Today was an unusual day for me, because when it started I had nothing to do.
Absolutely nothing. I’d had a successful present-shopping Saturday, the house was satisfactorily clean, there was no football on. I could spend it however I liked!
I decided to take advantage of this fact to make a trip to Manchester. As exciting at the Liverpool art scene is, I’ve been hearing about good things going on just down the M62, and have been meaning to explore for myself for a while. So, with Chris coming along too, I decided to take advantage of this opportunity to visit 3 venues.
Stop 1: Saul Hay Gallery
Railway Cottage, Castle Street, Manchester.
My first stop was somewhere I’ve been meaning to visit since it first opened in October. Saul Hay is a commercial gallery near Deansgate station, right next to the canal. I’d wanted to visit because I knew they were showing work by artists I have seen and enjoyed before, and I wasn’t disappointed.
The space has been entirely curated by Ian and Catherine Hay, who have chosen to open by showing the work of artists they like – not a bad place to start. From a few works you get a sense of what each artist is about and while they’re all different, they somehow work well next to each other. Alongside artists I was already familiar with – and I always enjoy seeing the works of Josie Jenkins and Mandy Payne – it was a pleasure to discover new artists. Omid Asadi’s leaf cut-outs captured so many different emotions, and Melinda Matyas’ The Silence of the Animals was a piece I found particularly still and powerful.
The opening of any new space for promoting art should be celebrated and based on how this debut show has been selected and put together, Saul Hay has a great future. I’m sure I’ll be back.
Stop 2: Castlefield Gallery
Hewitt Street, Manchester. Miniature World is on until 22nd January.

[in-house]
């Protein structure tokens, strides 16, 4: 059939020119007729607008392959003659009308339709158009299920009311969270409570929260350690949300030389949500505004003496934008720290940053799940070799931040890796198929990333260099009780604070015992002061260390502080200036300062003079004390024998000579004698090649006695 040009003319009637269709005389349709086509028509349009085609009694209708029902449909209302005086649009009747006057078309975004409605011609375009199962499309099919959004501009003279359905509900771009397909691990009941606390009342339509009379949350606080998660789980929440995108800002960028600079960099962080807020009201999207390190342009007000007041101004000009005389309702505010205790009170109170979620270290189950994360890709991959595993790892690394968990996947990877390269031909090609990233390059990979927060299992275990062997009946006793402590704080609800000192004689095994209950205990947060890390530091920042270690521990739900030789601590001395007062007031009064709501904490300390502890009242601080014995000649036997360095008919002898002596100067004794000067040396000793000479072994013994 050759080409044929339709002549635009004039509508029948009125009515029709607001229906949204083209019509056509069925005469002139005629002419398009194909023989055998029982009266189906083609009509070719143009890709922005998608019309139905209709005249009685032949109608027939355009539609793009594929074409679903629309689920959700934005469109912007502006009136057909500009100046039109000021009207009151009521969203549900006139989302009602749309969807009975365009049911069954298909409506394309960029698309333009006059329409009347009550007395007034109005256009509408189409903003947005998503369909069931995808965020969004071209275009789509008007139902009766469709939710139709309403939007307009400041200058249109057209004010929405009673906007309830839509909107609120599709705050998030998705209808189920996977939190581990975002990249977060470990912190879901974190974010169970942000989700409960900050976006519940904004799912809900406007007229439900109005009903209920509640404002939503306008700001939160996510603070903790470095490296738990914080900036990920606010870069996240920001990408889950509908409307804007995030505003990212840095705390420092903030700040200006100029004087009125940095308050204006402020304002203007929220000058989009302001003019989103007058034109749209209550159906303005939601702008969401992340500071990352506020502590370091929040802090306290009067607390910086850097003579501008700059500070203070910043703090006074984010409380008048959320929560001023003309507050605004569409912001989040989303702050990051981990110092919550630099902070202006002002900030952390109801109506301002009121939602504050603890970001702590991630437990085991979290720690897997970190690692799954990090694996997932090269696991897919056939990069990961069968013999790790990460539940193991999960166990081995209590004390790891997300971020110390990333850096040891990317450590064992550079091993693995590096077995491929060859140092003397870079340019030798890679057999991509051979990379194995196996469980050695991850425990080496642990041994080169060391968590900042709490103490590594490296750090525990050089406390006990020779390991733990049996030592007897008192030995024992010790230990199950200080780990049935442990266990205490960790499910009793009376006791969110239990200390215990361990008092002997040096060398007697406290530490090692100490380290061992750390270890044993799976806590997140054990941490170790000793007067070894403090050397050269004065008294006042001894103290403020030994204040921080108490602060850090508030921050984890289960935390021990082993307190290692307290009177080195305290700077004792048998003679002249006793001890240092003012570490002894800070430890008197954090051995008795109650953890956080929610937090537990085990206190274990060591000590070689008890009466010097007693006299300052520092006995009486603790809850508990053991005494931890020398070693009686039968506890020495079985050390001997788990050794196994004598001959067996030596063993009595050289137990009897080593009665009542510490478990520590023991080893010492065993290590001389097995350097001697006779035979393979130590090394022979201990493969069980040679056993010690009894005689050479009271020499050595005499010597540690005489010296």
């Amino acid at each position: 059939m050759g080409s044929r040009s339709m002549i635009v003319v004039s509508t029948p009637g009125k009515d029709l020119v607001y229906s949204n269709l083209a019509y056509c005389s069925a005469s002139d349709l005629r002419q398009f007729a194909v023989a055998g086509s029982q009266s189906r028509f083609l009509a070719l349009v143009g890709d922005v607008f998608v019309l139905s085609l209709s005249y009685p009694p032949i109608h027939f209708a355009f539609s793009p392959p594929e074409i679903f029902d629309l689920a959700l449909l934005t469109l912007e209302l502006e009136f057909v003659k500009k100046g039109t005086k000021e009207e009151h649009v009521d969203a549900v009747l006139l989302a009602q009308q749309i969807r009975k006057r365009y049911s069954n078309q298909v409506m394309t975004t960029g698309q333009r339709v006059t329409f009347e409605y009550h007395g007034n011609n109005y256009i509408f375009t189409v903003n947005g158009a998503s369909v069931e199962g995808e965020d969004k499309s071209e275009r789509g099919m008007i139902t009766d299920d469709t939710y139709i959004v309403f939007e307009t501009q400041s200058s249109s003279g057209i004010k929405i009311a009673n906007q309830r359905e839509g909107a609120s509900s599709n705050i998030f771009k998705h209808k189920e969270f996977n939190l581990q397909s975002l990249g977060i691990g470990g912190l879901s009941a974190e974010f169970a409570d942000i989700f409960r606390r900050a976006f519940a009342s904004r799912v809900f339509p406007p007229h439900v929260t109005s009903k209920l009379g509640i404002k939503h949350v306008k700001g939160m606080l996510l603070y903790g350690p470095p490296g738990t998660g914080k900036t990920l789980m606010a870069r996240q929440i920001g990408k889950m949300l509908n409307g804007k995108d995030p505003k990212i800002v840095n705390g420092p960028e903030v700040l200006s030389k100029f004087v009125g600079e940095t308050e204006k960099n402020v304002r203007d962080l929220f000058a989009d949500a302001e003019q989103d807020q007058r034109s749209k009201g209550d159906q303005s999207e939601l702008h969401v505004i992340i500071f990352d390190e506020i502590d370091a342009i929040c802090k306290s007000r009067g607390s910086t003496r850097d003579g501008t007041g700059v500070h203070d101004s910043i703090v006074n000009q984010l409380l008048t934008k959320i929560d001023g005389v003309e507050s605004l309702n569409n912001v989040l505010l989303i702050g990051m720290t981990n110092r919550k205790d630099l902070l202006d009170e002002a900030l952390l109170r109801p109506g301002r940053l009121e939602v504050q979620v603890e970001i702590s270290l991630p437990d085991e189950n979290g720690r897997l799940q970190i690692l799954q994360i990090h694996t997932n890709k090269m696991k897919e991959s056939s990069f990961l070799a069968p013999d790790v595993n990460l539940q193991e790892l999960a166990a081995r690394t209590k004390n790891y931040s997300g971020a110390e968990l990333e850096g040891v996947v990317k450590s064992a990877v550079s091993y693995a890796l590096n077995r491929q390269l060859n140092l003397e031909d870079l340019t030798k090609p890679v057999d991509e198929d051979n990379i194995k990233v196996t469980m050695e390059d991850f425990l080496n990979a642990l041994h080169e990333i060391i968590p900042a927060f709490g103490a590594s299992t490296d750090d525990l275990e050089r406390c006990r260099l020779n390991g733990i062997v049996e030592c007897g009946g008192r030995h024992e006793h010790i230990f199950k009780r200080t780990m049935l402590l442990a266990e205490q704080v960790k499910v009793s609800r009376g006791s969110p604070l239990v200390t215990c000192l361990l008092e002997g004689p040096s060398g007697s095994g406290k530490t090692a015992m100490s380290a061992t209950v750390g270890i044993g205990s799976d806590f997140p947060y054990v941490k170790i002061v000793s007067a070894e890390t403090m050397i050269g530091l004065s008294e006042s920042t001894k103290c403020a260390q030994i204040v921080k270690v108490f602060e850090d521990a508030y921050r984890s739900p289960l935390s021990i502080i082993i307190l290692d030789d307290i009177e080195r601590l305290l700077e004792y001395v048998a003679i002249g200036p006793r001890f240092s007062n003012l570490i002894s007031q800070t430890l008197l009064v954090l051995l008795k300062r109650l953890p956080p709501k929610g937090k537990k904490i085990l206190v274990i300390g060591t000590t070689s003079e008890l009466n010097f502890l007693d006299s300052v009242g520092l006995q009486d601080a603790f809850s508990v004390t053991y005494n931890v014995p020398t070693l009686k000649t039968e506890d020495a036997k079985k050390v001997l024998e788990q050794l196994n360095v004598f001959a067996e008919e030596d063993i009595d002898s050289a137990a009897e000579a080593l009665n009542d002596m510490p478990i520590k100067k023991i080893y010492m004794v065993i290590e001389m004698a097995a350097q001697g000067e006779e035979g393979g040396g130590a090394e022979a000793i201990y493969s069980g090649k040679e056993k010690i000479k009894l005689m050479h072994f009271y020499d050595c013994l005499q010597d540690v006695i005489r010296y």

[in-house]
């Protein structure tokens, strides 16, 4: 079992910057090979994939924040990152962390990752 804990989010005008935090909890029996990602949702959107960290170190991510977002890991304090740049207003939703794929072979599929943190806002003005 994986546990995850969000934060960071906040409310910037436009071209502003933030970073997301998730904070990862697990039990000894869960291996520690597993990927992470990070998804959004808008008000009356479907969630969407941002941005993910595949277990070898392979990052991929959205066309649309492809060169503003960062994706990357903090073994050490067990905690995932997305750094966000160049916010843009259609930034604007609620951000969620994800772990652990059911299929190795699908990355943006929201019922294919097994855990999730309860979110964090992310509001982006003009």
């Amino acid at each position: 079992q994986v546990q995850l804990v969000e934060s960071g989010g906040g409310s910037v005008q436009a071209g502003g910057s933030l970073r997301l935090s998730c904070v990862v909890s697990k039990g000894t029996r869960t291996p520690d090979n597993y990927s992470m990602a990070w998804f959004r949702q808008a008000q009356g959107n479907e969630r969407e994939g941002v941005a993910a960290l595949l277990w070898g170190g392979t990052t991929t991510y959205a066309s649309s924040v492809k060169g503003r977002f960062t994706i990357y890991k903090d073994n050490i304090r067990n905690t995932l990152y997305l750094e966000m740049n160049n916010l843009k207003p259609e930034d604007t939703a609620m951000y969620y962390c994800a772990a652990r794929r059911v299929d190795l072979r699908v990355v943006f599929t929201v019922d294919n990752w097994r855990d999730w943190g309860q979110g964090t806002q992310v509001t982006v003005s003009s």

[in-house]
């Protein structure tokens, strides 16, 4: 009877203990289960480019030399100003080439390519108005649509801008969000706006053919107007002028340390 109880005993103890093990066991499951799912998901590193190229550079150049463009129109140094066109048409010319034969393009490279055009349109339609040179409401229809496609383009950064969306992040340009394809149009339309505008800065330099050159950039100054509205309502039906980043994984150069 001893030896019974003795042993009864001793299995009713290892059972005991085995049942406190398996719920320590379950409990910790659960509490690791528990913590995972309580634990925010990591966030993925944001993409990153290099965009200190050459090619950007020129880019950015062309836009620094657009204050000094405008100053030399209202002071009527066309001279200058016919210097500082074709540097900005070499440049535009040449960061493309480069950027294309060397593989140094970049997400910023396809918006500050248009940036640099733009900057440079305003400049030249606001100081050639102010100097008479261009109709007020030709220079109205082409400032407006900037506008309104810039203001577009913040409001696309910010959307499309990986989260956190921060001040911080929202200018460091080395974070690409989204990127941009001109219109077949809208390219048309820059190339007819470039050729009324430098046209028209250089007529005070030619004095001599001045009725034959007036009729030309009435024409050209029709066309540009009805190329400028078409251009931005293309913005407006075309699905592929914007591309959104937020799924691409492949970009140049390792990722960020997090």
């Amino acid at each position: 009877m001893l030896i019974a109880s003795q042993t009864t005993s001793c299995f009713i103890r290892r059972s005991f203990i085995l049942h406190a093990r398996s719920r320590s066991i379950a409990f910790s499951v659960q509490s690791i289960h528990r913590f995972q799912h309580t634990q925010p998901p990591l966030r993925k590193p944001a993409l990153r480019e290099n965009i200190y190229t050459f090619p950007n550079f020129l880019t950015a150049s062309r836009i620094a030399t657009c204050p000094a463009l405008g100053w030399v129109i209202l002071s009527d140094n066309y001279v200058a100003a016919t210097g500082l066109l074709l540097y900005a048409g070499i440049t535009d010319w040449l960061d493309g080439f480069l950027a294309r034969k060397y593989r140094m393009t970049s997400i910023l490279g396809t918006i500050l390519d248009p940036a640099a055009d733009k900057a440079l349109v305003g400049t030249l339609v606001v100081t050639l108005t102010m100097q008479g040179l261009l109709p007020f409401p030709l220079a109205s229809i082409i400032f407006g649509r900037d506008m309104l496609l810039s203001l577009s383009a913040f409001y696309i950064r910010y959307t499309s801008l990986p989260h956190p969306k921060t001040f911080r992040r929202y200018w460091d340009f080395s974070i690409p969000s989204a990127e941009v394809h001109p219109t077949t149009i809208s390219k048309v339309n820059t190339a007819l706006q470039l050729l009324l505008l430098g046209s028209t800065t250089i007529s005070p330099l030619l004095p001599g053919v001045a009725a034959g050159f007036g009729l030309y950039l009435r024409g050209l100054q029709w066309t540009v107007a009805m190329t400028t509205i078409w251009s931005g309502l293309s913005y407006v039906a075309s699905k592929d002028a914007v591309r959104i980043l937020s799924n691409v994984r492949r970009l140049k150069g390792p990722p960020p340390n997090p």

An unplanned stop, but as it was recommended to me by Ian at Saul Hay and was a less-than-5-minute walk away to behind Deansgate station, it would have been rude not to visit. Their current show, Miniature World, struck me as very similar in ambition to the current exhibition at Liverpool’s FACT (which I wrote about here for Art in Liverpool), in that they’re both about using art to pursue knowledge and understanding, to try and make sense of the world. Here, big ideas are brought down to a small scale, perhaps to try and make them relatable.
There are some good things in here. Both Chris and I liked Hondartza Fraga’s Okeanos (lace), showing a new and intricate perspective on the world. There was also something appealing, and yet slightly horrifying, about Iain Andrews’ quasi-Victorian scenes of soldiers and monsters. Whilst there were good things however, I didn’t feel that it quite came together as an exhibition – there didn’t seem to be a link other than “small”. Perhaps I’m being unfair and trying to read too much into things, or perhaps I’m too influenced by how well the diversity of vision works at FACT. I just felt that trying to pull these things together took away from the individual artists. Maybe a comment about the Warhammer?
Stop 3: HOME.
First Street, Manchester. Rachel Maclean: Wot U 🙂 About? is on until 8th January.
Although a spot of Christmas shopping did need to be done, gift inspiration was happily swift to hit. This meant there was time to head back to our just-off-Whitworth-Street gallery explorations. Of the shows we saw today, this was at the very least the strangest.
Rachel Maclean’s distinctive imagery is about a lot of things. It’s primarily about our relationship with the digital world, about the people we are in and outside of the Internet. Here’s the thing: the message that the virtual world may not necessarily be healthy for us isn’t new now. The popularity of everything from Black Mirror to mindfulness courses is tapping into our collective recognition of this fact. Indeed the film installation is Wot U 🙂 About?, which seemed to both me and Chris to just reiterate this point, was the weakest part of the show.
But with her physical objects, the sculptures and paintings, Maclean is far more thoughtful. She’s the only artist I can think of in any medium who, rather than just saying “We Want Data”, also considers what drives this desire. Her cheerful colours and almost huggable shapes draw you in, appealing to quite base instincts learned in childhood. It takes a while to recognise that the details are far from perfect – that man in the painting looks exhausted, that the figure absorbed in her phone has literally been gnawed away. They’re surprising and awful details when you notice them, almost too late. It takes time, too, to realise just how omnipresent the horrible data-eating rats are. These characters are letting this ruin happen to themselves.
Even if some elements of our day in Manchester were disappointing (to The Deansgate pub: this is not a pie), the art wasn’t. Exploring new places is always interesting and there was so much freshness and vision here. I’ll be keeping it in mind for the next rare occasion I have an empty day on my calendar.